The envelope contained a note saying I was bulimic, I couldn’t quit, and it was going to take me out if I didn’t get help. I also included a brochure for Remuda Ranch over which I’d scrawled—this is where I need to go. It seemed it was one of the first times in my life I actually reached out for help. Once I had, the dam of secrecy and shame broke and my healing journey gushed into reality.
I’m sure my dad immediately called my mom who immediately called my best girlfriend who immediately came over and showered me with love. The release of finally sharing my shit opened the floodgates. Tears wouldn’t stop. It was like a nervous breakdown. Maybe it was one. Vanessa gently washed my hair as I sat in the bathtub and wept. This kind of vulnerability-induced tenderness was previously non-existent in my life. It felt awkwardly beautiful.
My parents basically handled most of the logistics—calling the owner of the restaurants I managed saying I wouldn’t be in on Monday, notifying my landlord I wouldn’t be renewing the lease, booking movers to take my things to storage, packing up my apartment, and arranging travel. I was a wreck. Shame tried to cover me—I wanted to hide from the world— but I also felt freer than ever. My everything-was-okay façade crumbled, and seeing the pile of rubble was a relief. It had become way too heavy to wear.
One thing I know for sure—you cannot heal in isolation. Eventually, you will simply have to pluck up the courage and trust someone enough to share your struggle with bulimia. Even if you’re not sure you’re ready to leave your eating disorder behind just yet, coming clean is still an important step. And sharing could be the catalyst you need to get serious. If you know exactly who to contact, make the call. But if your bulimia has isolated you to such a degree you don’t even know who to contact, take a pen and paper, spend a few quiet minutes in prayer and meditation, and record the names that come to you. Your prayer can be as simple as, Spirit/Universe/Mother Nature/God—whomever you feel comfortable praying to—please bring to mind the person who’s already prepared to hear my story.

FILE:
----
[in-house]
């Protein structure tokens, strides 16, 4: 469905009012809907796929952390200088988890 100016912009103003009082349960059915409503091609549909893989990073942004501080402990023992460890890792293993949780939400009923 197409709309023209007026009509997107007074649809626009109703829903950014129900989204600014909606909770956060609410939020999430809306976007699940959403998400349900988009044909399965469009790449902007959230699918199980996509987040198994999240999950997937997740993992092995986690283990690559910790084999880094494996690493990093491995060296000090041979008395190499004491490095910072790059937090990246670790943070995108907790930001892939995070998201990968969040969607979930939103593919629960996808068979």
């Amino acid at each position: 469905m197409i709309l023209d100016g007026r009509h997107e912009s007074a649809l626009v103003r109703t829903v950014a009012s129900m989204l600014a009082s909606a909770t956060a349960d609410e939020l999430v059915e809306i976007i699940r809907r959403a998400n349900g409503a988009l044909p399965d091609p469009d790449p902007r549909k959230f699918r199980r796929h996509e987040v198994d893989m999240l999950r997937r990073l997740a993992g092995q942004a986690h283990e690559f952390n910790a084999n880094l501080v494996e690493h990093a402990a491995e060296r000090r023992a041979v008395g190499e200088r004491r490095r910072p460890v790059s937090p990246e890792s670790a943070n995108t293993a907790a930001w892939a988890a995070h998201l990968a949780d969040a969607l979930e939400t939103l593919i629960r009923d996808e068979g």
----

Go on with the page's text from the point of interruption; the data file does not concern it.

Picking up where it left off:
Sit quietly for a minute or two and wait.
Then write down what comes to you. Don’t edit and don’t be surprised if certain names seem random—people you haven’t even spoken with for a while. Have faith in the answers. Then ponder each person, asking the following questions:
1. Can I trust this person with my heart?
2. Is this a healthy person in her own life?
3. Is this someone I can see walking closely with for the next six months or more?
4. Do I feel good in my body and soul when I think of this person?
5. Does this person tend to gossip?
Obviously you want the first four questions to be answered with a “yes” and the last with a “no.” If the person tends towards gossip, no matter how many times they swear they will keep quiet, they likely won’t have the capacity. During this tender time, it’s imperative you feel safe. If you sense your confidant is spreading your story, the possible shame and uncertainty around who also may be in your “private” loop may lead you back to bulimia. Best to keep sharing to a minimum during this stage of recovery. Sharing shamelessly and deeply with many others will come later, but it is your story to tell—no one else’s.
If there is literally no one that comes to mind, please feel free to reach out to me here. I would be honored to help you on your road to recovery.
Love and light,